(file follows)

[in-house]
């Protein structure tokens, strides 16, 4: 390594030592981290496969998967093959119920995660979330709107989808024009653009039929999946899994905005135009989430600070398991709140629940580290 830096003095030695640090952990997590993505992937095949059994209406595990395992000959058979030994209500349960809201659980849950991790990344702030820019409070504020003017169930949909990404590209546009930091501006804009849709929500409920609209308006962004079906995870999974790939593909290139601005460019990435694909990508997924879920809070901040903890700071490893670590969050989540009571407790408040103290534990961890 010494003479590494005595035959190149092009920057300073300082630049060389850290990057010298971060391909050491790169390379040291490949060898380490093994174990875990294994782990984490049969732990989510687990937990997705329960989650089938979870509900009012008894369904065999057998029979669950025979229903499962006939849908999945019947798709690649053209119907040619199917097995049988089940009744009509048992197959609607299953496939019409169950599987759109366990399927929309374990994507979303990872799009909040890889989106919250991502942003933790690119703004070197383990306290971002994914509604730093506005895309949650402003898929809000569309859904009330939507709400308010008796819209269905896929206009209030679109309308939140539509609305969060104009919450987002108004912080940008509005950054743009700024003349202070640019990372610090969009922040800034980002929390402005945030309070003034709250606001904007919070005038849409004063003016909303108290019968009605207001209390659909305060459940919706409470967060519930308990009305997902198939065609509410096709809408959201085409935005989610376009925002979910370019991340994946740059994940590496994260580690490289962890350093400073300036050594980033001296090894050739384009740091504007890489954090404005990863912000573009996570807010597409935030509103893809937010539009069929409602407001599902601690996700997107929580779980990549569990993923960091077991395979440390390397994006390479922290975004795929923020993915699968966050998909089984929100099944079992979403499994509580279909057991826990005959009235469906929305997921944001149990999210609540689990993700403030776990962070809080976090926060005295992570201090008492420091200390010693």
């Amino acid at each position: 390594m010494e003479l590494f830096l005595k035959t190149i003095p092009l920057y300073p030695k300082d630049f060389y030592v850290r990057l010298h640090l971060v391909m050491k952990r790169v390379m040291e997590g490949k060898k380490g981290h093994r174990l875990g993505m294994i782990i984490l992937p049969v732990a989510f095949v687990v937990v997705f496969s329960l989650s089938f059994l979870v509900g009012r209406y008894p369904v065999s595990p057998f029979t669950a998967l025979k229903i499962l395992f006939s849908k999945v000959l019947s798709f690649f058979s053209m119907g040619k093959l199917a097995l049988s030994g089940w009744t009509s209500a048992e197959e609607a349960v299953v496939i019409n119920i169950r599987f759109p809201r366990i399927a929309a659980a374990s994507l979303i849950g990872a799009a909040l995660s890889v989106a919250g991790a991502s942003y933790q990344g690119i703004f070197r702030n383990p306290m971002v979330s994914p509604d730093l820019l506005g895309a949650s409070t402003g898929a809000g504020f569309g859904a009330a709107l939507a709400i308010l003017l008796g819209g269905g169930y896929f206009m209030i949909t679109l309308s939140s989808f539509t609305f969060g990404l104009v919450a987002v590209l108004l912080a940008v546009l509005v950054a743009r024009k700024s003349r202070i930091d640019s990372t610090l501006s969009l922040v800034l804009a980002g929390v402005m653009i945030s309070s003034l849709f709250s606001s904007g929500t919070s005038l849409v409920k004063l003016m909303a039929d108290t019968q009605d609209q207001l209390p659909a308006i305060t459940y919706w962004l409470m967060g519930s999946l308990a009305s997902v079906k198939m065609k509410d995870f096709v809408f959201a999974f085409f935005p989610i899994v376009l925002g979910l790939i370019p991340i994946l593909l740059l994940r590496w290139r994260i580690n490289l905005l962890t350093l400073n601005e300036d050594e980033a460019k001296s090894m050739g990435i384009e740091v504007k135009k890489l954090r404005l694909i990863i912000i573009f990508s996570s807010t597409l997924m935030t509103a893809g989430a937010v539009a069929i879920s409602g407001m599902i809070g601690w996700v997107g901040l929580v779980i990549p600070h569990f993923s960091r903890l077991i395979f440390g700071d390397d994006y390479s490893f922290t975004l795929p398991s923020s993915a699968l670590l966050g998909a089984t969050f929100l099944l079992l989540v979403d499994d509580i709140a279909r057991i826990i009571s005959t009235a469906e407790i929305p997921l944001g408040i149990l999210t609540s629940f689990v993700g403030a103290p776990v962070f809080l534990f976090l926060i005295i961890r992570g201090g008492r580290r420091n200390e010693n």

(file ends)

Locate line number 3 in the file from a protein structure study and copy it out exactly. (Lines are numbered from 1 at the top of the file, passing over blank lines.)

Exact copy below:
């Amino acid at each position: 390594m010494e003479l590494f830096l005595k035959t190149i003095p092009l920057y300073p030695k300082d630049f060389y030592v850290r990057l010298h640090l971060v391909m050491k952990r790169v390379m040291e997590g490949k060898k380490g981290h093994r174990l875990g993505m294994i782990i984490l992937p049969v732990a989510f095949v687990v937990v997705f496969s329960l989650s089938f059994l979870v509900g009012r209406y008894p369904v065999s595990p057998f029979t669950a998967l025979k229903i499962l395992f006939s849908k999945v000959l019947s798709f690649f058979s053209m119907g040619k093959l199917a097995l049988s030994g089940w009744t009509s209500a048992e197959e609607a349960v299953v496939i019409n119920i169950r599987f759109p809201r366990i399927a929309a659980a374990s994507l979303i849950g990872a799009a909040l995660s890889v989106a919250g991790a991502s942003y933790q990344g690119i703004f070197r702030n383990p306290m971002v979330s994914p509604d730093l820019l506005g895309a949650s409070t402003g898929a809000g504020f569309g859904a009330a709107l939507a709400i308010l003017l008796g819209g269905g169930y896929f206009m209030i949909t679109l309308s939140s989808f539509t609305f969060g990404l104009v919450a987002v590209l108004l912080a940008v546009l509005v950054a743009r024009k700024s003349r202070i930091d640019s990372t610090l501006s969009l922040v800034l804009a980002g929390v402005m653009i945030s309070s003034l849709f709250s606001s904007g929500t919070s005038l849409v409920k004063l003016m909303a039929d108290t019968q009605d609209q207001l209390p659909a308006i305060t459940y919706w962004l409470m967060g519930s999946l308990a009305s997902v079906k198939m065609k509410d995870f096709v809408f959201a999974f085409f935005p989610i899994v376009l925002g979910l790939i370019p991340i994946l593909l740059l994940r590496w290139r994260i580690n490289l905005l962890t350093l400073n601005e300036d050594e980033a460019k001296s090894m050739g990435i384009e740091v504007k135009k890489l954090r404005l694909i990863i912000i573009f990508s996570s807010t597409l997924m935030t509103a893809g989430a937010v539009a069929i879920s409602g407001m599902i809070g601690w996700v997107g901040l929580v779980i990549p600070h569990f993923s960091r903890l077991i395979f440390g700071d390397d994006y390479s490893f922290t975004l795929p398991s923020s993915a699968l670590l966050g998909a089984t969050f929100l099944l079992l989540v979403d499994d509580i709140a279909r057991i826990i009571s005959t009235a469906e407790i929305p997921l944001g408040i149990l999210t609540s629940f689990v993700g403030a103290p776990v962070f809080l534990f976090l926060i005295i961890r992570g201090g008492r580290r420091n200390e010693n």